I have no idea what Riverview ever did to deserve a shining epicurean gem of Caffé Italia's ilk, but it must've done it in a previous life. For now, I'm not going to ponder the whys and hows, but simply count my blessings and pray that my fellow Brandonites give this place the support and respect it deserves. If you don't, I'll be forced to remind you that "this is why we can't have nice things" over a tasty repast at Crapplebee's on SR 60.
Chef Franco LoRe, formerly of the now defunct Laughing Cat in Ybor, doesn't miss a beat in his new, smaller digs. The tiny place, tucked away in a strip mall on Big Bend Road, makes up for what it lacks in ambiance with quality, quantity and a generous BYOB policy. While no alcohol is served on the premises, diners are encouraged to bring their own. There's no corkage fee if you tote along wine glasses and a $5 per person charge if you don't. Since wine can often ratchet a tab up by 50% or more for UD and me, that's a bargain I can firmly stand behind. We arrived at 4:30 on a Saturday and had the place to ourselves until it began filling up half an hour later with fellow wine-carrying diners.
We received excellent service from Greg, who popped a loaf of fine Italian bread into the oven as soon as we arrived and deposited it on our table, hot and crispy, within 10 minutes. Greg divulged that the bread was not made onsite, but that it is locally sourced...however, had I not asked, I never would've guessed that it hadn't just been freshly baked to order.
Melenzana Rollatini practically melted on the tongue. The eggplant had nary a hint of bitterness and was slathered with ricotta and melted mozzarella goodness, rolled and topped with an uber-perfect tangy tomato basil marinara. We asked for an extra order of sopping bread to insure that not a drop of THAT sauce remained on the plate.
Wild Mushroom Soup was sheer nirvana. I'm not sure anyone can top Cafe Ponte's Mushroom Bisque, but it has certainly met its match in Chef LoRe's sherry-riche rendition. I suppose it depends on whether one prefers ones creamed fungi savory and homogeneous or boozy and chunky. Yes, please!
My $17.95 entree of Pappardelle Piemontese could've fed a third-world village. Almost an embarrassment of riches, the behemoth platter of wide, creamy, al dente noodles was liberally laden with salty prosciutto, sweet peas and savory wild mushrooms. To ratchet its hail damage factor a notch higher, all components were awash in a decadent 2,000-calorie-per-tablespoon Alfredo sauce (caloric content of the sauce is just a ballpark estimate...it might've been higher, so wear stretch pants). I had to bring about 75% of it home with me...but on the positive side, I got to enjoy the leftovers for the next two days. Plate sharing is allowed with a $5.00 surcharge, which is probably a good way to go unless you're a lumberjack, eating for quadruplets or training for a triathlon.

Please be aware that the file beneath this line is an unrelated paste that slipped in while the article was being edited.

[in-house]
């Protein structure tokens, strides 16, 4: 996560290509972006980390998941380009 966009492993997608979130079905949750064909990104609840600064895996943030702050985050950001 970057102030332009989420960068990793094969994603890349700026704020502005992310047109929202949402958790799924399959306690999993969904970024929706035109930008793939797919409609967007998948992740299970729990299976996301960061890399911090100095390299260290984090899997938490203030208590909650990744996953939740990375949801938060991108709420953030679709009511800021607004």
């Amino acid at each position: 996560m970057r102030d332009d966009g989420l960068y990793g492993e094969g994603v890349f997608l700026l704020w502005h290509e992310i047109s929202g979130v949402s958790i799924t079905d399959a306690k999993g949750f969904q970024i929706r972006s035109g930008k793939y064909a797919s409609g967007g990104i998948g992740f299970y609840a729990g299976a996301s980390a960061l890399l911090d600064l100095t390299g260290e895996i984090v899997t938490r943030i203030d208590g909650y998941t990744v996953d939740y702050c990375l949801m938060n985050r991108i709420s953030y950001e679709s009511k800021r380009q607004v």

My porcine-loving better half selected a massive, breaded and fried, tender and juicy dinosaur pork chop crammed with prosciutto and provolone cheese. Just in case a pound of protein wasn't enough, the entree was flanked by penne in vodka tomato cream sauce and some surprisingly tasty and crisp veggies swimming in garlic butter (we tend to eschew veggies here at the Dog House...and, yes, we know about that annoying food pyramid but largely choose to focus on the top two tiers).
Who in the hell orders dessert after all this? As it turns out, we do. The "happy ending" options were standard issue for the most part (flourless chocolate cake, cheesecake and tiramisu), but we couldn't say "no" to house made cannoli. As wrong as it seems to state that a cannoli in East Hillsborough county trumped the ones we tasted in Italy, it did. I loved the sturdy, cookie-like, cinnamon-spiced shell and its silken, ricotta cream filling was off the chain.
This is big-city food in a small town with the option to BYOB. Hit it or you'll regret not doing so. Including the very reasonable corkage fee we incurred, our dinner tab came to $80 and we would've been completely satisfied ordering far less.
My blog entries contain the unmitigated, and sometimes unforgiving, dining truths and perceptions I experience as an ordinary restaurant patron. Every meal I post about has been fully paid for by one of the participating members of my personal dining party. I do not engage in the gratis blogger freebie dining events I'm constantly invited to attend and never will. If I ooze font-like love for a restaurant in my blog, it's because they totally earned it…not because they gave me free food or knew I was going to share the experience on the internet.